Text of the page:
1590s (first recorded use in English is in Ben Jonson), "literary work in which the form and expression of dignified writing are closely imitated but are made ridiculous by the ludicrously inappropriate subject or methods; a travesty that follows closely the form and expression of the original," from or in imitation of Latin parodia "parody," from Greek parōidia "burlesque song or poem," from para- "beside, parallel to" (see para- (1), in this case, "mock-") + ōidē "song, ode" (see ode). The meaning "a poor or feeble imitation" is from 1830. Related: Parodic; parodical.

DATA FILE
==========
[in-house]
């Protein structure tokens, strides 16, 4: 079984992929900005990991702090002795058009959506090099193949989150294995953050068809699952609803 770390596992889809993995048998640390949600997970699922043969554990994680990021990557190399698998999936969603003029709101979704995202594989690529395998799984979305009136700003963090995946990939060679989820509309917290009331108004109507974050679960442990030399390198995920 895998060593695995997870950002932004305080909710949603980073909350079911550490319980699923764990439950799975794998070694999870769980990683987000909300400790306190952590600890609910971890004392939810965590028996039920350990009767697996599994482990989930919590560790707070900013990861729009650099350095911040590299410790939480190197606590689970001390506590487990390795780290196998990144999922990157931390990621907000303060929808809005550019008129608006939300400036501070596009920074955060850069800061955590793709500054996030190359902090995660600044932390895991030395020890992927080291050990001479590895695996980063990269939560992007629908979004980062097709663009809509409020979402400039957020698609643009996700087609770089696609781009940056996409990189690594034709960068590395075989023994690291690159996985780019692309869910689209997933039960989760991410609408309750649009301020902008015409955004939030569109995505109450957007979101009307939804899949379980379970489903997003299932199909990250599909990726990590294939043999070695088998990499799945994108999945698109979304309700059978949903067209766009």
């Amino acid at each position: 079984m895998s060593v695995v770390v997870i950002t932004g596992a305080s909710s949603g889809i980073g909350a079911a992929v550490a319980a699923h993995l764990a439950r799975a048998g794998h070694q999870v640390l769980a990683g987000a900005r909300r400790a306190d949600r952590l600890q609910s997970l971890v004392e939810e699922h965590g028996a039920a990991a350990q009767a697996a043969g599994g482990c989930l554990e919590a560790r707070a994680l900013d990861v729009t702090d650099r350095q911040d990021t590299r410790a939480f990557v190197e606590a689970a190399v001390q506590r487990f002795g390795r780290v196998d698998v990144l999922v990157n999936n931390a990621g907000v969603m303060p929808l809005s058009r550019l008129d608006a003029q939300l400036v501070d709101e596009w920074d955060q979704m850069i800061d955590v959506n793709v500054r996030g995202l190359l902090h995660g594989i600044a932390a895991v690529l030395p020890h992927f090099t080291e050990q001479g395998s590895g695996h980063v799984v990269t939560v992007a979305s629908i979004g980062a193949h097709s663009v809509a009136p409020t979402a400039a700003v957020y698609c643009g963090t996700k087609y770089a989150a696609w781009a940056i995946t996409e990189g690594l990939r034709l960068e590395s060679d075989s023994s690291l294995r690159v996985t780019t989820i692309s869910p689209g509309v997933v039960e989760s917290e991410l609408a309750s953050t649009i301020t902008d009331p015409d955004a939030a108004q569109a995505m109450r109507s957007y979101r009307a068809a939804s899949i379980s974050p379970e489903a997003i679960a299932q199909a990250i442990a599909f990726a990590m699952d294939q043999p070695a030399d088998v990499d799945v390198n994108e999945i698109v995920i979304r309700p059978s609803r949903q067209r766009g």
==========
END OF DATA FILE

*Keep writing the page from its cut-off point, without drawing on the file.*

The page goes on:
1745, "to turn into a parody, write a parody upon," from parody (n.). The general sense of "to imitate as a parody" is by 1801. Related: Parodied; parodying.